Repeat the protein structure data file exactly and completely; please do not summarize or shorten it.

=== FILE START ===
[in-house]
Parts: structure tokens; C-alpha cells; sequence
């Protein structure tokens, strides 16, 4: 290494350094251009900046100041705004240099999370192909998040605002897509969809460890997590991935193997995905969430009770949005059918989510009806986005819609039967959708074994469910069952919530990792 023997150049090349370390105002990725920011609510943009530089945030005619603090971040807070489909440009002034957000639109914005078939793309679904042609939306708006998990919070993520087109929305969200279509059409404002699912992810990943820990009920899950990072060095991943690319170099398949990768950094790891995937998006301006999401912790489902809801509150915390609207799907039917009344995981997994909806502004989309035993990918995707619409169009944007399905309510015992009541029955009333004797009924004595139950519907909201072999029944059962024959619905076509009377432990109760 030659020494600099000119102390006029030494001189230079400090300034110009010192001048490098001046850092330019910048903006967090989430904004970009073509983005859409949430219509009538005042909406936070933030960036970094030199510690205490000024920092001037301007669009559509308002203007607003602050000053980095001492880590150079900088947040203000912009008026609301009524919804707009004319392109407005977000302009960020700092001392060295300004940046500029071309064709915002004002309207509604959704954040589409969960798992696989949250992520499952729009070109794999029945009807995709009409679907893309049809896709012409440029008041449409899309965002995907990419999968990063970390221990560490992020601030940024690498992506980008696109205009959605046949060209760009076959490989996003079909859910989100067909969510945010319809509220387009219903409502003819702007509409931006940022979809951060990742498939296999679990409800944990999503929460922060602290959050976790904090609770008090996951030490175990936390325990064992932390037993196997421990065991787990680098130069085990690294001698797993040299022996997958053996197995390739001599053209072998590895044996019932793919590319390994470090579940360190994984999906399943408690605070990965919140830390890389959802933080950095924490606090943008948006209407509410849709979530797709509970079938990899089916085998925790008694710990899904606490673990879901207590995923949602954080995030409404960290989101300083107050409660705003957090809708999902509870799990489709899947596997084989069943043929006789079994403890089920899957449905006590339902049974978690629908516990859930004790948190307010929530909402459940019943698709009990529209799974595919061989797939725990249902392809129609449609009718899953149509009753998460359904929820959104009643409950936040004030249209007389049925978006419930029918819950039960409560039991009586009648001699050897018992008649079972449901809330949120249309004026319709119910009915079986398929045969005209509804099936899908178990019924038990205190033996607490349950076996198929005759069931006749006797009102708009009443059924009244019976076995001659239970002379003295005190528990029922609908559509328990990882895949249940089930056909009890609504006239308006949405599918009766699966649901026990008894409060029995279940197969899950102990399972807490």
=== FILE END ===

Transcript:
[in-house]
Parts: structure tokens; C-alpha cells; sequence
């Protein structure tokens, strides 16, 4: 290494350094251009900046100041705004240099999370192909998040605002897509969809460890997590991935193997995905969430009770949005059918989510009806986005819609039967959708074994469910069952919530990792 023997150049090349370390105002990725920011609510943009530089945030005619603090971040807070489909440009002034957000639109914005078939793309679904042609939306708006998990919070993520087109929305969200279509059409404002699912992810990943820990009920899950990072060095991943690319170099398949990768950094790891995937998006301006999401912790489902809801509150915390609207799907039917009344995981997994909806502004989309035993990918995707619409169009944007399905309510015992009541029955009333004797009924004595139950519907909201072999029944059962024959619905076509009377432990109760 030659020494600099000119102390006029030494001189230079400090300034110009010192001048490098001046850092330019910048903006967090989430904004970009073509983005859409949430219509009538005042909406936070933030960036970094030199510690205490000024920092001037301007669009559509308002203007607003602050000053980095001492880590150079900088947040203000912009008026609301009524919804707009004319392109407005977000302009960020700092001392060295300004940046500029071309064709915002004002309207509604959704954040589409969960798992696989949250992520499952729009070109794999029945009807995709009409679907893309049809896709012409440029008041449409899309965002995907990419999968990063970390221990560490992020601030940024690498992506980008696109205009959605046949060209760009076959490989996003079909859910989100067909969510945010319809509220387009219903409502003819702007509409931006940022979809951060990742498939296999679990409800944990999503929460922060602290959050976790904090609770008090996951030490175990936390325990064992932390037993196997421990065991787990680098130069085990690294001698797993040299022996997958053996197995390739001599053209072998590895044996019932793919590319390994470090579940360190994984999906399943408690605070990965919140830390890389959802933080950095924490606090943008948006209407509410849709979530797709509970079938990899089916085998925790008694710990899904606490673990879901207590995923949602954080995030409404960290989101300083107050409660705003957090809708999902509870799990489709899947596997084989069943043929006789079994403890089920899957449905006590339902049974978690629908516990859930004790948190307010929530909402459940019943698709009990529209799974595919061989797939725990249902392809129609449609009718899953149509009753998460359904929820959104009643409950936040004030249209007389049925978006419930029918819950039960409560039991009586009648001699050897018992008649079972449901809330949120249309004026319709119910009915079986398929045969005209509804099936899908178990019924038990205190033996607490349950076996198929005759069931006749006797009102708009009443059924009244019976076995001659239970002379003295005190528990029922609908559509328990990882895949249940089930056909009890609504006239308006949405599918009766699966649901026990008894409060029995279940197969899950102990399972807490």